Revised October 29, 2019; re-written October 14, 2022
1. There are three kinds of happiness (sukha): (i) sensual pleasures (sāmisa sukha), (ii) jhānic (nirāmisa sukha) pleasures, and (iii) Nibbānic (nirāmisatara) sukha.
- Similarly, three types of joy (piti): joy due to (i) sensual pleasures (sāmisa pīti), (ii) jhānic (nirāmisa pīti) pleasures, and (iii) Nibbānic (nirāmisatara pīti).
- Note: Sukha is a vedanā arising in mind due to bodily feelings (kayika vedanā.) Pīti is a different cetasika arising in mind due to any type of experience. The Nibbānic versions arise in the mind of a living Arahant. After Parinibbāna, we cannot speak about the vedanā or pīti of that Arahant since that Arahant will not be reborn in this world.
- Those are explained in the “Nirāmisa Sutta (SN 36.31).”
What is Āmisa/Sāmisa?
2. Āmisa means material; “āmisa dāna” is the offering of material things. Sāmisa means “with āmisa.” Thus sāmisa sukha is the pleasure that arises in the mind while enjoying sensory inputs. We are familiar with sensory delights. Indulging in sensory pleasures is all we know to be providing happiness. We want to see beautiful pictures of people, hear soothing music, taste good food, etc.
- The drawback of sensory pleasures is that the experience lasts only during that particular sensory event. For example, the satisfaction goes away as soon as we finish eating. Also, we could not keep eating even if we wanted to. We will get sick of it soon enough, no matter how good the food is.
- The same is true for any other sensory pleasure. One cannot keep listening to music or watching movies for too long at a stretch.
- However, craving any sensory pleasure comes back after a while. It is never permanently satisfying.
Jhānic Pleasures – Nirāmisa sukha
3. Nirāmisa comes from “ni” + “āmisa” or “transcend/exceed” āmisa. People who have been doing mundane Samatha meditation (for example, breath or kasina) know that it gives a pleasure different from any sensory pleasure. That nirāmisa sukha transcends the āmisa sukha and is also longer-lasting.
- One could meditate for hours (especially if one gets into a jhānic state) and can enjoy it as long as one wants. Furthermore, even after the session, the calming effect is there. It gives a sense of peacefulness that can last for hours.
- If one dies while in a jhānic state, one will be born in the corresponding Brahma world (either in the rupa loka or in the arupa loka depending on the jhānic state). However, a birth in one of the lowest four realms is not ruled out in the future.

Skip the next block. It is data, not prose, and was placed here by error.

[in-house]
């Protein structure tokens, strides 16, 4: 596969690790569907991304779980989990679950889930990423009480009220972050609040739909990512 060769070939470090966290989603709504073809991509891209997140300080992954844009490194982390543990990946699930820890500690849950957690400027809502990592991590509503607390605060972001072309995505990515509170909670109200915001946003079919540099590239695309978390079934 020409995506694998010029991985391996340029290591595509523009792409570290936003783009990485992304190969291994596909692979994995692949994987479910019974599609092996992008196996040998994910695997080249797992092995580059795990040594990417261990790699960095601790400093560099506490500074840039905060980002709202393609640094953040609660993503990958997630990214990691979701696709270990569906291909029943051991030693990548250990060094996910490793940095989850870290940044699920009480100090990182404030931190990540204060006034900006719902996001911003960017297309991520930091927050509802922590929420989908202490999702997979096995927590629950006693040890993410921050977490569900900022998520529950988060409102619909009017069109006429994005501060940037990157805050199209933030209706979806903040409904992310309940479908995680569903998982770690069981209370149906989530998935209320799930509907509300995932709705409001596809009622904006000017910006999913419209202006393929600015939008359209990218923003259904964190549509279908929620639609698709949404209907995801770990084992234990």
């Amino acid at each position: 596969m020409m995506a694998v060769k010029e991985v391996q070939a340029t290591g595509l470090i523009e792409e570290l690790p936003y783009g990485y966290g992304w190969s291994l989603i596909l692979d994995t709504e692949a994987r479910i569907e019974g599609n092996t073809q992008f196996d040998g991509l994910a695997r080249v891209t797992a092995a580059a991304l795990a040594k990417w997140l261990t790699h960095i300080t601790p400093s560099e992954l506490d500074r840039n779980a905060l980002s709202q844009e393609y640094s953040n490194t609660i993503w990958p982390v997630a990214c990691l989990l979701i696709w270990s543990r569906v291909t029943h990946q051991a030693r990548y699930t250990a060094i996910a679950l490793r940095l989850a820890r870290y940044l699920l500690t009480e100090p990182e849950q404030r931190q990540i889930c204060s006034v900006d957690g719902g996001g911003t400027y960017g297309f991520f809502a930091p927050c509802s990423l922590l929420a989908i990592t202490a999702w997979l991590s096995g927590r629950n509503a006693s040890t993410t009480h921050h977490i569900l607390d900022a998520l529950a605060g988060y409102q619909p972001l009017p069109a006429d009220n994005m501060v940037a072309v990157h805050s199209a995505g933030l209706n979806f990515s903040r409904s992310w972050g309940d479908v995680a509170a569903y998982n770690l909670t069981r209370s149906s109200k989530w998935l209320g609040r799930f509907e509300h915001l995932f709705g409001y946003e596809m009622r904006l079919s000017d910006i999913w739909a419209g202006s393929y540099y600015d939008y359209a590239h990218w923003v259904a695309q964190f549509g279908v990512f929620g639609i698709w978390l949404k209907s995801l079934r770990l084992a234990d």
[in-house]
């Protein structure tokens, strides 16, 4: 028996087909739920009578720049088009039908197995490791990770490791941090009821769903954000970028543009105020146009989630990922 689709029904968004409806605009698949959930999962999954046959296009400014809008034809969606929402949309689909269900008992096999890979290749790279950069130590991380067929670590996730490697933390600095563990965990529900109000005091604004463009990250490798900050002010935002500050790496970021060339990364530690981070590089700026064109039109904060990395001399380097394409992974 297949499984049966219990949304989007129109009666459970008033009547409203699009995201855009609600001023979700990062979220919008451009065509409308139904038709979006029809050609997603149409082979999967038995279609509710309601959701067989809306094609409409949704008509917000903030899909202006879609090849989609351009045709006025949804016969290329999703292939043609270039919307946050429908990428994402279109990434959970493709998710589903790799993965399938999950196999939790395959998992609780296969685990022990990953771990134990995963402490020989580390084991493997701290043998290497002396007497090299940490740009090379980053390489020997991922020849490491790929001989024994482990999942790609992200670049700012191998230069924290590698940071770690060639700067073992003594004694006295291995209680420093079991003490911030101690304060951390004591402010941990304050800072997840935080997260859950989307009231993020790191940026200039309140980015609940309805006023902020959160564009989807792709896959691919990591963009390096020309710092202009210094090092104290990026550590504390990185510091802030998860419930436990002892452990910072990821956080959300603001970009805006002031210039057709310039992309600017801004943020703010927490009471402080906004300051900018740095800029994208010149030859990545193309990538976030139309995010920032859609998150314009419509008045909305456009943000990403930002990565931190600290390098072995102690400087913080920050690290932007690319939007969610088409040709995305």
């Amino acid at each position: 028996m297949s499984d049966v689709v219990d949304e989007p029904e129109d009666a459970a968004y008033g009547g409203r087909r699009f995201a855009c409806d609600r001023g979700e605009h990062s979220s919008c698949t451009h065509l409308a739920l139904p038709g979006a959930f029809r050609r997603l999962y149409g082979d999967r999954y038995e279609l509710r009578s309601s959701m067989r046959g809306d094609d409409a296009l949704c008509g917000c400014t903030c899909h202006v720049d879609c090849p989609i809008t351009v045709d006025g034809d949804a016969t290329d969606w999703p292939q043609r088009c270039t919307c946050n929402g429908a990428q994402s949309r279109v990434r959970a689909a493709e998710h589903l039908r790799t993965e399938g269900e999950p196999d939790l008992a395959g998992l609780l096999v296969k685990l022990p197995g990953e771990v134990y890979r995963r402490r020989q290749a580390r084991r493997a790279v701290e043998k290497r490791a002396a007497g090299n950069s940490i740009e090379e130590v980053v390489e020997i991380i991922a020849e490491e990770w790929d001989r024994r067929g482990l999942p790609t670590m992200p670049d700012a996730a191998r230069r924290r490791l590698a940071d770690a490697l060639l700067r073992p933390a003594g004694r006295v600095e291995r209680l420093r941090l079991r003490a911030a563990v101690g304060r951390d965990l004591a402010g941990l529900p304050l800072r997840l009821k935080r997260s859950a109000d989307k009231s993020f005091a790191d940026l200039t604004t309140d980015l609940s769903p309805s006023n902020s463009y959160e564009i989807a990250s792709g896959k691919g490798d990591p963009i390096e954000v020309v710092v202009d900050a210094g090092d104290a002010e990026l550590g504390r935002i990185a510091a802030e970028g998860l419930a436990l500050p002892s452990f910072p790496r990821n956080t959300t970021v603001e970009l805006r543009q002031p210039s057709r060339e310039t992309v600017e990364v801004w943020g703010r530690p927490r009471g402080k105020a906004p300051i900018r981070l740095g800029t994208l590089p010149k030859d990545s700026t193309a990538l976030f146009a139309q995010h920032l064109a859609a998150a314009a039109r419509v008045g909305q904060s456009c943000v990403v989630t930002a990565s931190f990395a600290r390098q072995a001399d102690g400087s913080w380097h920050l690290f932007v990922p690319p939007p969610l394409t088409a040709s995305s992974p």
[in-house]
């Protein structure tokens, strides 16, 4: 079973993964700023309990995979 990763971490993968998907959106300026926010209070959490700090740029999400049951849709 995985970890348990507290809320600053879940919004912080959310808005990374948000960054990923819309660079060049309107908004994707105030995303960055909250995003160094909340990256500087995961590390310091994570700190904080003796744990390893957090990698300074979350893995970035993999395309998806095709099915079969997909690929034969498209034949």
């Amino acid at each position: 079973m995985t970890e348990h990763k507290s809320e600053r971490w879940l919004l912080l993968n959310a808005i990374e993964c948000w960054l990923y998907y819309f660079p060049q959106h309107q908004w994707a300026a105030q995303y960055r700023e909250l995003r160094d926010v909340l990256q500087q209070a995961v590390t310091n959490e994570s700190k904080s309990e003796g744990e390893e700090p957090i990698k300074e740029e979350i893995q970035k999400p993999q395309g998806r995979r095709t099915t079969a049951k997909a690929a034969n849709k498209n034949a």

- The ability to get into jhānic states could be lost even in this lifetime if one commits an evil kamma or indulges heavily in sensory pleasures.
4. However, such mundane Jhānic states are attained via TEMPORARY blocking of the evils of greed and hate from the mind by focusing the mind on a neutral object such as breath, rising and falling of the stomach, or a kasina object, for example. Thus such nirāmisa sukha is only temporary.
- Ariya Jhānās are reached via step-by-step ELIMINATION of greed, hate/anger, and ignorance. They are ever-lasting, i.e., they remain through future lives.
- When complete cessation of greed, hate/anger, and ignorance is reached at the Arahant stage, that is the ultimate nirāmisa sukha.
5. The addition of “tara” (meaning “ultimate”) elevates nirāmisa sukha to a state with even less agitation of the mind. The nirāmisatara sukha is more stable even compared to jhānic pleasures. It starts even before the first stage of Nibbāna, the Sotapanna stage, but is entirely nirāmisatara only at the Arahant stage.
- Nirāmisa is the opposite of the āmisa that we mentioned earlier. Thus nirāmisatara sukha does not arise due to material things. Nirāmisatara sukha is purely mental and arises from dissociation from the stressful material world. It is a relief sensation rather than an enjoyment. Imagine the feeling when a pulsating headache goes away. It is a sense of calm and peacefulness.
- In other words, worldly stresses diminish as the nirāmisa sukha grows.
- The nirāmisatara sukha of a Sōtapanna (or above) is permanent. The Sōtapanna status is never lost, even through future lives. However, physical suffering may still arise due to kamma vipāka.
Three Types of Pīti – Similar to Sukha
6. As mentioned in #1 above, pīti and sukha are different cetasikās (mental factors.) Pīti is “joy that arises in mind,” and sukha is a type of vedanā that also arises in mind.
- Details in “Niramisa Sukha“.
7. The ultimate nirāmisatara sukha is reached at the Arahant. Of course, the complete absence of suffering is reached at the Parinibbāna of an Arahant. See “Nibbānasukha Sutta (AN 9.34).”
- Upon attaining Nibbāna (i.e., Arahanthood), there is nothing else to do. An Arahant who has developed higher jhānā can even experience the complete Nibbānic pleasure (saññā vedayita nirōdha samāpatti) at will (up to seven days at a time.) The death of Arahant results in permanent Nibbāna, i.e., complete release from suffering or Parinibbāna.
- To emphasize, Parinibbāna is not a “place” with happiness. Instead, it is the complete absence of ANY suffering.
- The four Nibbānic states result via PERMANENT removal of greed, hate, and ignorance in four stages. That involves insight (vipassanā) meditation, most importantly, on the three characteristics of existence: anicca, dukkha, and anatta.
- Even before the Sōtapanna stage, one can start feeling the nirāmisa sukha by systematically removing greed, hate, and ignorance; see “How to Taste Nibbāna.”
More in-depth analyses at: “Nibbāna.”